I think there are international treaties that specifically say that this cannot be done. I regret that, and I'd love to be corrected on this. I think those treaties say that space and planets are "for all mankind", etc.

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I think there are international treaties that specifically say that this cannot be done.  I regret that, and I'd love to be corrected on this.  I think those treaties say that space and planets are "for all mankind", etc.

COSPAR (Committee On Space Research) is a sanctioned committee of the ICSU (International Council for Science), a pretentious organization of scientific political thugs which is a "partner" to the Untied Nations. You can read the COSPAR Planetary Protection Policy here. NASA is a proud participant ( :) ) in the UN treaties that have been passed since 1967, regulating what we can do, and how, in solar exploration.

I say someone go to the Moon and Mars and plant their own flag, for it will be eons before the United nations makes it to any outer space other than the one in which their pathetic ideas reside!

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If a company lands on a planet can they claim all rights to it? Who needs more motivation than that!!

That idea of Martian ownership by the first to set foot was proposed by, as far as I know, Harry Binswanger (though Heinlein wrote about this for the Moon many decades ago), and it's an interesting idea, but it would require official recognition by various Earth governments, especially the U.S., to be meaningful. Since Earth for the forseeable future constitutes where human civilization actually exists, I don't see any way around getting such recognition if any such claim were to have practical meaning, unless the colony goes the way of Heinlein's The Moon is a Harsh Mistress, establishing independence through war.

It would be naive to think that the U.S. government would go for any such recognition. First, it was morally disarmed long ago, agreeing to various bad socialist space treaties that undermine the idea of private property rights in space. (One can always hope that a future government would repudiate such treaties.) Secondly, and more essentially, I would not forsee Mars as some planetary extension of America's territory. It makes the most sense to have it be a sovereign new country, with the original pioneers owning all of it and able to sell pieces to newcomers. With official recognition as a new country, it could probably have enough time to build itself into a real government with the necessary arms to defend itself against challengers. Without it, it's doubtful that it would have the resources to defend its claim against newcomers, so it would be an empty claim.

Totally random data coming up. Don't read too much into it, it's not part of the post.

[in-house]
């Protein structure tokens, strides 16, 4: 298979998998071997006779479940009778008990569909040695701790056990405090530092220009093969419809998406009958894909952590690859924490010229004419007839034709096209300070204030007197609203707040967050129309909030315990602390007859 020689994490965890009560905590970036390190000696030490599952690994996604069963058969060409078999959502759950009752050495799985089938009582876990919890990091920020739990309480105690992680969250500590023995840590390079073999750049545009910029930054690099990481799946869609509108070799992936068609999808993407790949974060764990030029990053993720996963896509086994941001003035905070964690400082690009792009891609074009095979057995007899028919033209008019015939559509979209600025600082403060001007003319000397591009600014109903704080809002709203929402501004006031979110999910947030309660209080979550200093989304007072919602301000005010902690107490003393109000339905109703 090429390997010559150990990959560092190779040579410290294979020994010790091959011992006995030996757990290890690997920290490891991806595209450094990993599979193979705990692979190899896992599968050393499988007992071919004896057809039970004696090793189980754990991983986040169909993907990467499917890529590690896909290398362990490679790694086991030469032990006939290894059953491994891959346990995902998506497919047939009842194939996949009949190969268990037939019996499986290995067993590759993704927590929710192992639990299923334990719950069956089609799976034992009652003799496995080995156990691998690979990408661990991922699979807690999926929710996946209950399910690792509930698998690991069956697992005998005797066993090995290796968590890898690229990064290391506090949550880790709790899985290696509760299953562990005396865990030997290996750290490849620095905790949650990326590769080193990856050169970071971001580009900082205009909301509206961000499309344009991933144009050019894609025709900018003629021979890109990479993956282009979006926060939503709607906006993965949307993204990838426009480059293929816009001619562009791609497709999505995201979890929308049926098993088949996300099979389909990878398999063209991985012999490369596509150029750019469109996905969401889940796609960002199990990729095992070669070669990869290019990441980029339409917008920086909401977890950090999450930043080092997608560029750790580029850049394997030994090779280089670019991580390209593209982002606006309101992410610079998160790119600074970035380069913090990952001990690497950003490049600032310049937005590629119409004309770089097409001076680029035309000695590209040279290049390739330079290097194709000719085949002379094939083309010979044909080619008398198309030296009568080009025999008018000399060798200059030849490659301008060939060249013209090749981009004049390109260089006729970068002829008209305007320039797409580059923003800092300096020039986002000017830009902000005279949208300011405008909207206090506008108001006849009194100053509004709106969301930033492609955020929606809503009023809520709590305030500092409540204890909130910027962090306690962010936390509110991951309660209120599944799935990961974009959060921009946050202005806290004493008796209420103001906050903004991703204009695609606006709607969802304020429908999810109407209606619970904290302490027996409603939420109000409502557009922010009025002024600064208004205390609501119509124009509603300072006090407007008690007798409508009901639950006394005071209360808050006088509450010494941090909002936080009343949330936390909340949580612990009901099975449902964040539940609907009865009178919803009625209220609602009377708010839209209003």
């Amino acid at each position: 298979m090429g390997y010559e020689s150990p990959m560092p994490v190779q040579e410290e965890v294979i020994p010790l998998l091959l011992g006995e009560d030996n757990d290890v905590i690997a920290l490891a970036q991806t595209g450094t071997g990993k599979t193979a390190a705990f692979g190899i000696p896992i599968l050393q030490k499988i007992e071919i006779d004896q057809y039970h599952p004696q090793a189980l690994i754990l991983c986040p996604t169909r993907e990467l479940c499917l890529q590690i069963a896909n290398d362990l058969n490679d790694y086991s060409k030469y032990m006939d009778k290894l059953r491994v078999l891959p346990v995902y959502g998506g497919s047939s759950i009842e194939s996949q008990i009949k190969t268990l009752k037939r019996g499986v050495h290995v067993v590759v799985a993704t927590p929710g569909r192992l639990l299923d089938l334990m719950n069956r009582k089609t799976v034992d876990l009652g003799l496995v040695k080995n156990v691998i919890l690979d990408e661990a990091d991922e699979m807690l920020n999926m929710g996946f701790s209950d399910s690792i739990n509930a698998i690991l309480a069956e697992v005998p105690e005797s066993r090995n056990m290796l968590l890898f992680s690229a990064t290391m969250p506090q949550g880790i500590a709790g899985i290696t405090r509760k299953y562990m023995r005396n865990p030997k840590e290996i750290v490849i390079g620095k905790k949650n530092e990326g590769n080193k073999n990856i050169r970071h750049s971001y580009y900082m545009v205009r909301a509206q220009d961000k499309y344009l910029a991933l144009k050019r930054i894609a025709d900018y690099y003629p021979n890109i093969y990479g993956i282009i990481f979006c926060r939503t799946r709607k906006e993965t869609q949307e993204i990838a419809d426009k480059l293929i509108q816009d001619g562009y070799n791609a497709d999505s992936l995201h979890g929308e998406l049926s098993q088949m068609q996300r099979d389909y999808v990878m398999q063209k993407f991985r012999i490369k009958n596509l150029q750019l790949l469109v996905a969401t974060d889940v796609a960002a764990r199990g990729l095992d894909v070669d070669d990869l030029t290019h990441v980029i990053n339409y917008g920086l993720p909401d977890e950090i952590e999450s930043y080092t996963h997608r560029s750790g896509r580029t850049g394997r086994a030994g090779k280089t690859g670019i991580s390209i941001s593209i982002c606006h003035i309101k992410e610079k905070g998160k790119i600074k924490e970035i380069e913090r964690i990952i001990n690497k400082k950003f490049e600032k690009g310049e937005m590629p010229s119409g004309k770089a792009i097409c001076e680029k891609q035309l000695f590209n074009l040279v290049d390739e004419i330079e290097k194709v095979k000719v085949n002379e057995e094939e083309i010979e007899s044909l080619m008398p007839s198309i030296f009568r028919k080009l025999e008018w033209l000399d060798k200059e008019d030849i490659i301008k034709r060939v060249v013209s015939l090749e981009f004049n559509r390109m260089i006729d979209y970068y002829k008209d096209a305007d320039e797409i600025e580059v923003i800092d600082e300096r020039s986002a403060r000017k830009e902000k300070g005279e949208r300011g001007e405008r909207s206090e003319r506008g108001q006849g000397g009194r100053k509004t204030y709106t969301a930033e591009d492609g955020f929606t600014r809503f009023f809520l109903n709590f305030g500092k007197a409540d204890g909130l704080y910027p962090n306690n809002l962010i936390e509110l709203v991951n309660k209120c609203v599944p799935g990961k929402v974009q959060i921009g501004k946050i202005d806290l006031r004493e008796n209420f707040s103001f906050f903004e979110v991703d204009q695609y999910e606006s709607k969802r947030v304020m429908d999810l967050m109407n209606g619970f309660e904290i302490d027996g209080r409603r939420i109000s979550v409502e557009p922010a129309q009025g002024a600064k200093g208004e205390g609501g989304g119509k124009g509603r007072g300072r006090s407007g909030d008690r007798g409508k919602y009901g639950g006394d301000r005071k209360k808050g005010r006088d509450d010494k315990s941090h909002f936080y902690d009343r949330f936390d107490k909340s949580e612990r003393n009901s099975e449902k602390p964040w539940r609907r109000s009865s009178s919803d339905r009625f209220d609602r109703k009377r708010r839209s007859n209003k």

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That idea of Martian ownership by the first to set foot (...) is an interesting idea, but it would require official recognition by various Earth governments
Really? Or would it only require that they not act? of course it would be useful to have a few recognitions, but otherwise I think it would suffice that other countries not take direct action.

Also, there are 2 issues at play here. One is the private property, and one is the political authority. maybe that would warrant a separate thread. You properly point that out in the 2nd part of your post.

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I had never heard of them before. The little they write on their website expresses an interesting attitude and spirit, but no detail in the way of facts. Is there another public source of information on them?

Is he really?  I used to work for Amazon, and I have a healthy dose of respect for Bezos, but I didn't know they had published anything as to their progress .. or even as to what their specific goals are.

Bezos is very secretive about Blue Origin. But he recently bought 15 square miles in West Texas to use as a test and launch facility. When you start building a test facility, you are pretty far along in the design. At the time he gave a few details. See here and here.

Another thing, the Blue Origin job listings page indicates that they are hiring specialized spacecraft subsystems engineers and technicians. Another sign of being well beyond the conceptual design stage. If I ever see an advertisement for an orbital dynamics specialist with experience in rendezvous and proximity operations, I'll know he is serious about orbital flight.

His schedule seems to indicate that he is not going for Bigelow's prize. Yet. After all, Burt Rutan was very secretive about SpaceShipOne until right before he was ready to start test flights. Just what Jeff Bezos has up his sleeve remains to be seen.

Oh, and I didn't mean to discount Virgin Galactic. It is just that they are currently working on SpaceShipTwo, and they will try to make money from sub-orbital flights to fund a SpaceShipThree.